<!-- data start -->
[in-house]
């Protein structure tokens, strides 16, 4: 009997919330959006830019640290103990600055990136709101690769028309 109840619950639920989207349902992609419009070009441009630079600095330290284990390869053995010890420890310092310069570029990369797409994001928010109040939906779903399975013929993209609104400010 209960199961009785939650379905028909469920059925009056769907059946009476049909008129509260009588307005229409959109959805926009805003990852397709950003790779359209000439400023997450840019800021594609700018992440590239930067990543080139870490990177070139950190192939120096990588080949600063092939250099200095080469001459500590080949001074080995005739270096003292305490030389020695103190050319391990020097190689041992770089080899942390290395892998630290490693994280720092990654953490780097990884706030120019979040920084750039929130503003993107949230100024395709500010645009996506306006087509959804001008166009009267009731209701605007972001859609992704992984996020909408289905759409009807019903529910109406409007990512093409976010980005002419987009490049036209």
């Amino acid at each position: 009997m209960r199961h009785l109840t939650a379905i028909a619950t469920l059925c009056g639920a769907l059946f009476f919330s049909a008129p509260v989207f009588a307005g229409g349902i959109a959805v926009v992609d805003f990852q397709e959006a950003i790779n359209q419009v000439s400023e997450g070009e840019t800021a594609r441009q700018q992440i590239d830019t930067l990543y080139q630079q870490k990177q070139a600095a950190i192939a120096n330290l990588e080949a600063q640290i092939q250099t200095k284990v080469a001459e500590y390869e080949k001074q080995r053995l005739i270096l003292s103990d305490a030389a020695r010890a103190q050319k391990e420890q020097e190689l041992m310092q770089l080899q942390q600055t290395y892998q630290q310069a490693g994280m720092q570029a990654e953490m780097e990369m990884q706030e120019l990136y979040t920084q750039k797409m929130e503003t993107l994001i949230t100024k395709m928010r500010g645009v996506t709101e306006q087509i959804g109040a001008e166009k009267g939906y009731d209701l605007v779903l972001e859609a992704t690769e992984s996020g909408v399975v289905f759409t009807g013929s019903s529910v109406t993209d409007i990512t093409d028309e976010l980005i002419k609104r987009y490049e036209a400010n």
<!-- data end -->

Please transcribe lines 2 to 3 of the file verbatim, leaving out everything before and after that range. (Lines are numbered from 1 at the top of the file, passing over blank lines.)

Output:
């Protein structure tokens, strides 16, 4: 009997919330959006830019640290103990600055990136709101690769028309 109840619950639920989207349902992609419009070009441009630079600095330290284990390869053995010890420890310092310069570029990369797409994001928010109040939906779903399975013929993209609104400010 209960199961009785939650379905028909469920059925009056769907059946009476049909008129509260009588307005229409959109959805926009805003990852397709950003790779359209000439400023997450840019800021594609700018992440590239930067990543080139870490990177070139950190192939120096990588080949600063092939250099200095080469001459500590080949001074080995005739270096003292305490030389020695103190050319391990020097190689041992770089080899942390290395892998630290490693994280720092990654953490780097990884706030120019979040920084750039929130503003993107949230100024395709500010645009996506306006087509959804001008166009009267009731209701605007972001859609992704992984996020909408289905759409009807019903529910109406409007990512093409976010980005002419987009490049036209």
């Amino acid at each position: 009997m209960r199961h009785l109840t939650a379905i028909a619950t469920l059925c009056g639920a769907l059946f009476f919330s049909a008129p509260v989207f009588a307005g229409g349902i959109a959805v926009v992609d805003f990852q397709e959006a950003i790779n359209q419009v000439s400023e997450g070009e840019t800021a594609r441009q700018q992440i590239d830019t930067l990543y080139q630079q870490k990177q070139a600095a950190i192939a120096n330290l990588e080949a600063q640290i092939q250099t200095k284990v080469a001459e500590y390869e080949k001074q080995r053995l005739i270096l003292s103990d305490a030389a020695r010890a103190q050319k391990e420890q020097e190689l041992m310092q770089l080899q942390q600055t290395y892998q630290q310069a490693g994280m720092q570029a990654e953490m780097e990369m990884q706030e120019l990136y979040t920084q750039k797409m929130e503003t993107l994001i949230t100024k395709m928010r500010g645009v996506t709101e306006q087509i959804g109040a001008e166009k009267g939906y009731d209701l605007v779903l972001e859609a992704t690769e992984s996020g909408v399975v289905f759409t009807g013929s019903s529910v109406t993209d409007i990512t093409d028309e976010l980005i002419k609104r987009y490049e036209a400010n």